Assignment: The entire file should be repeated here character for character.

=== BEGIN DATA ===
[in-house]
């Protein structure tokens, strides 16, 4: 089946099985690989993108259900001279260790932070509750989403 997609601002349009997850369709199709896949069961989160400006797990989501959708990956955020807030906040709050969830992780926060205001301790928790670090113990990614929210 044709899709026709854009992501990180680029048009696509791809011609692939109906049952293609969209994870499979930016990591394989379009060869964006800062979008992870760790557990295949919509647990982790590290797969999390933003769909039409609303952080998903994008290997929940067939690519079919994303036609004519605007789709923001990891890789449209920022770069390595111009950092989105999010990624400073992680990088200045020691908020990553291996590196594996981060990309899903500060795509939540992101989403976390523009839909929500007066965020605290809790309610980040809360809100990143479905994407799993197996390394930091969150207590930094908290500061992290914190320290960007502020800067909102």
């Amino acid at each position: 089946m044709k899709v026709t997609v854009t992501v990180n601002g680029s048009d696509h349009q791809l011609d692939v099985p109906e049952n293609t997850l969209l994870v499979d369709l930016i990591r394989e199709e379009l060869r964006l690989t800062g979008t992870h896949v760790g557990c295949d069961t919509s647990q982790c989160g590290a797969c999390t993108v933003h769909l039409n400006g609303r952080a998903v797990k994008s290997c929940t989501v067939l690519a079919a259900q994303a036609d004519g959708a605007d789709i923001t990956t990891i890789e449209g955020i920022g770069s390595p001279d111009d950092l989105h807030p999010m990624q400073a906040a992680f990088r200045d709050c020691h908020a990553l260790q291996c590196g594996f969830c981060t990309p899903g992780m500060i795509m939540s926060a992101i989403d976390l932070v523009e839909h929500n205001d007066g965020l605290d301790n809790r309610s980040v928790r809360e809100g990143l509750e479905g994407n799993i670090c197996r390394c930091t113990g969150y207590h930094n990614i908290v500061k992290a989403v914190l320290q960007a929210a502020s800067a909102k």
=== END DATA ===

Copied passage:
[in-house]
């Protein structure tokens, strides 16, 4: 089946099985690989993108259900001279260790932070509750989403 997609601002349009997850369709199709896949069961989160400006797990989501959708990956955020807030906040709050969830992780926060205001301790928790670090113990990614929210 044709899709026709854009992501990180680029048009696509791809011609692939109906049952293609969209994870499979930016990591394989379009060869964006800062979008992870760790557990295949919509647990982790590290797969999390933003769909039409609303952080998903994008290997929940067939690519079919994303036609004519605007789709923001990891890789449209920022770069390595111009950092989105999010990624400073992680990088200045020691908020990553291996590196594996981060990309899903500060795509939540992101989403976390523009839909929500007066965020605290809790309610980040809360809100990143479905994407799993197996390394930091969150207590930094908290500061992290914190320290960007502020800067909102």
């Amino acid at each position: 089946m044709k899709v026709t997609v854009t992501v990180n601002g680029s048009d696509h349009q791809l011609d692939v099985p109906e049952n293609t997850l969209l994870v499979d369709l930016i990591r394989e199709e379009l060869r964006l690989t800062g979008t992870h896949v760790g557990c295949d069961t919509s647990q982790c989160g590290a797969c999390t993108v933003h769909l039409n400006g609303r952080a998903v797990k994008s290997c929940t989501v067939l690519a079919a259900q994303a036609d004519g959708a605007d789709i923001t990956t990891i890789e449209g955020i920022g770069s390595p001279d111009d950092l989105h807030p999010m990624q400073a906040a992680f990088r200045d709050c020691h908020a990553l260790q291996c590196g594996f969830c981060t990309p899903g992780m500060i795509m939540s926060a992101i989403d976390l932070v523009e839909h929500n205001d007066g965020l605290d301790n809790r309610s980040v928790r809360e809100g990143l509750e479905g994407n799993i670090c197996r390394c930091t113990g969150y207590h930094n990614i908290v500061k992290a989403v914190l320290q960007a929210a502020s800067a909102k």